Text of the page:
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  • Writer's pictureDea

Healing After Divorce

What comes to mind when I think of the word “healing”, are the words accountability and responsibility, as well as the question: “what was our role in our pain?”

I believe all of us choose how to take part in our struggles, whether subconsciously or not, and yet “our role in our pain” has very little to do with blame, and it is still up to us to find our own path to healing.

Healing is a very personal journey, and one without a final destination, in spite of how much we would prefer to see our pain vanish instantly. Healing from any type of struggle is not easy, let alone when it involves another person, a husband with flaws, baggage, and possible trauma. A person, who much like ourselves, is imperfect. A person who hopefully can learn from their mistakes, but inevitably, that rarely happens without being a source of pain such as emotional, or verbal and or physical abuse, and in some cases all 3, and those, even when on their own, leave undeniable scars.

Many women suffer from PTSD during their marriage, as well as after their divorce, and it can take years before women can get back to feeling like themselves again, and sadly, some never do.

The healing journey requires courage and one other simple element to begin: the desire to heal. That moment is often defined by the very instant a woman just knows something needs to change.

She wakes up one day and she wants a different life. To some, it is a matter of life and death.

A few quotes have been written around the concept that in order to get a different result, we must do something in a different and new way.

Well, let’s just say that, for most women, who have become accustomed to some kind of abuse and/or neglect, they don’t really know what that is. This brings me to the next step.

During this phase, and that can be “pre-divorce”, it is crucial to get some kind of help, from someone who is trained and equipped to guide the next steps. It is also important to have a good support system amongst a few trusted friends, although in some cases that can lead to what I call “toxic venting.”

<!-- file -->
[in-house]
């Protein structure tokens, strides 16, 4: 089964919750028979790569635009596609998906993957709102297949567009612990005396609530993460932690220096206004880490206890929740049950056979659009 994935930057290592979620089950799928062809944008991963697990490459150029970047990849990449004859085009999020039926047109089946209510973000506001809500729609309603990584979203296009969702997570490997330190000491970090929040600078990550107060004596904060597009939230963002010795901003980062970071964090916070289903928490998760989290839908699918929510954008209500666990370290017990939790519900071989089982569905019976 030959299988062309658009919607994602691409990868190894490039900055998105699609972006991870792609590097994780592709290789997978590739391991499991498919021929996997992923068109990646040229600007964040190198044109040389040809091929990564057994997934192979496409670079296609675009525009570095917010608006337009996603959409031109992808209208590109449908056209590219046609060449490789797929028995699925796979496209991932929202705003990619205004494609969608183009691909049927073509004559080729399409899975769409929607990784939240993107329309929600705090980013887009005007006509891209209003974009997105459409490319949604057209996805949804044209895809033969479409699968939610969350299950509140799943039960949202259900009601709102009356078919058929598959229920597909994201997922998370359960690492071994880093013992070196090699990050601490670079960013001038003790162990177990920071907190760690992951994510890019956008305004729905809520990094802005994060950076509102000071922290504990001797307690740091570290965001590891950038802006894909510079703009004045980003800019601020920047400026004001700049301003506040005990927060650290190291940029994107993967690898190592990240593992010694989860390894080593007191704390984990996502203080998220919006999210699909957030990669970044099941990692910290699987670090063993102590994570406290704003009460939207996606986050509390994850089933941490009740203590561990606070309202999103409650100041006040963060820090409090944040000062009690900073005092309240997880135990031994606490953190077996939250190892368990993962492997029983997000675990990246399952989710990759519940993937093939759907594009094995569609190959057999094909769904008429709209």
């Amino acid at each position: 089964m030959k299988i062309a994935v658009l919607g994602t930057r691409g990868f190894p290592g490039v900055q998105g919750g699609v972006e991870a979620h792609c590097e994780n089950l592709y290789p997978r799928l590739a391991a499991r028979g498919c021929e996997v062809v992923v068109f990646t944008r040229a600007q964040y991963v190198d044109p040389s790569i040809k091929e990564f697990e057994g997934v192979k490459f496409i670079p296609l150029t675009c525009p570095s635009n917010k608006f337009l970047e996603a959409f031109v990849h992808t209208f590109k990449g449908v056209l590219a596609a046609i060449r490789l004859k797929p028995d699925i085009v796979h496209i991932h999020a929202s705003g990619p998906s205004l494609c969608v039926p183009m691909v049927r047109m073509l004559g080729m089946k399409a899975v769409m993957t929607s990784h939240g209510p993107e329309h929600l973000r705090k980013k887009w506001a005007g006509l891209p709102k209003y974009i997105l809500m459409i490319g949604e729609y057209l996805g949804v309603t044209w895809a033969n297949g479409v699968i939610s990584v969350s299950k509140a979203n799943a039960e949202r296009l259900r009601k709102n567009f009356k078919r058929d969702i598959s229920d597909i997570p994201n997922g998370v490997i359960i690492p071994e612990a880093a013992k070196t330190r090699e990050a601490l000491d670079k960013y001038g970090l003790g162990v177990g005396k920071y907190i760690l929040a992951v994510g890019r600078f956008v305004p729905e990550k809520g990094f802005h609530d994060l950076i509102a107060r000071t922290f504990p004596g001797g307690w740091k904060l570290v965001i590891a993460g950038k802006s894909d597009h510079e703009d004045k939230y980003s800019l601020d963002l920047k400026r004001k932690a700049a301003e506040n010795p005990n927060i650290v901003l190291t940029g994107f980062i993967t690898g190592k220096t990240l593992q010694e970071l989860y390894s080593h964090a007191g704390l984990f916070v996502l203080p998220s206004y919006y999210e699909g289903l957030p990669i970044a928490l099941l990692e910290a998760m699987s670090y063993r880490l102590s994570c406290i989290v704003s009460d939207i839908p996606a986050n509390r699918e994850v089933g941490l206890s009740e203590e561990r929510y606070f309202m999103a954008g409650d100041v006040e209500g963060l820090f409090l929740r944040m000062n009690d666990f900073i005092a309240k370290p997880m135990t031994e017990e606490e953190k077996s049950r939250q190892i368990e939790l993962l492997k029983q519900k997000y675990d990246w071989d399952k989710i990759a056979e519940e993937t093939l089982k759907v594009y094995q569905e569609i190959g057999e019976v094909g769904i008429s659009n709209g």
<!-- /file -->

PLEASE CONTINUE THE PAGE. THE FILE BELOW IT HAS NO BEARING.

Some women may need therapy depending on the kind of abuse they have experienced, and some will thrive with the help of a coach who can guide and strategize towards a healthier dynamic and new way of living.

In addition, a good “self-care” practice can help and even speed the healing process. It’s not uncommon for women to “check out” at some point during a troubled marriage, so my philosophy is, “we divorce ourselves long before we divorce our partners”, meaning we put ourselves last.

So self-care can take time because we, as women, must learn to give ourselves permission to take care of “us” first.

There are 4 types of self-care :

1. Physical: here you get manicures, pedicures, massages, you take time to pray, reflect, relax, sleep in, read a good book, watch a good movie…the list is endless.

2. Choice: here you choose to give yourself permission to invest in your healing, and you seek and hire professional help.

3. Self-preservation: here you learn to identify and “say NO” to the things and to the people and their actions towards you, that no longer serve you.

4. Tribe: here you align yourself with like-minded people, who can be the best people to have in your tribe. They can hold you accountable and support you when you need them. They help you feel understood.

It’s important to remember that the process of healing begins the moment we desire it, but healing from divorce takes time. There will be days filled with anger, grief, resentment, and regret. And other times, our hearts will be filled with our love for our Redeemer and with His love for us. There is such beauty in any process of healing, even with all of its imperfections. It is a new chapter, a second chance if you will, and there is room for self-discovery and newfound freedom. This is the direction towards the path God wants for us all: abundance on all levels, whether we are divorced, married, single, or widowed. We must embrace our healing journey knowing that just because our marriage didn’t work out as planned, it doesn’t mean we are not valuable. Psalm 46:5 (NIV) “God is within her, she will not fall; God will help her at break of day.”

This Psalm is a sweet reminder that, even when we are filled with the spirit of God, we may still experience falls and failures, but God is right there to rescue us, even when we fail to feel His presence.

To the women reading this blog, you are beautiful, you are powerful, you are enough and you are worthy of all great things. Forgive yourself and give yourself grace, and most importantly, give yourself permission and time to heal.

Lastly, reach out to those who love you and care for you, and ask them to pray for you, for your healing, and for clarity and wisdom over you.

Blessings & much love,


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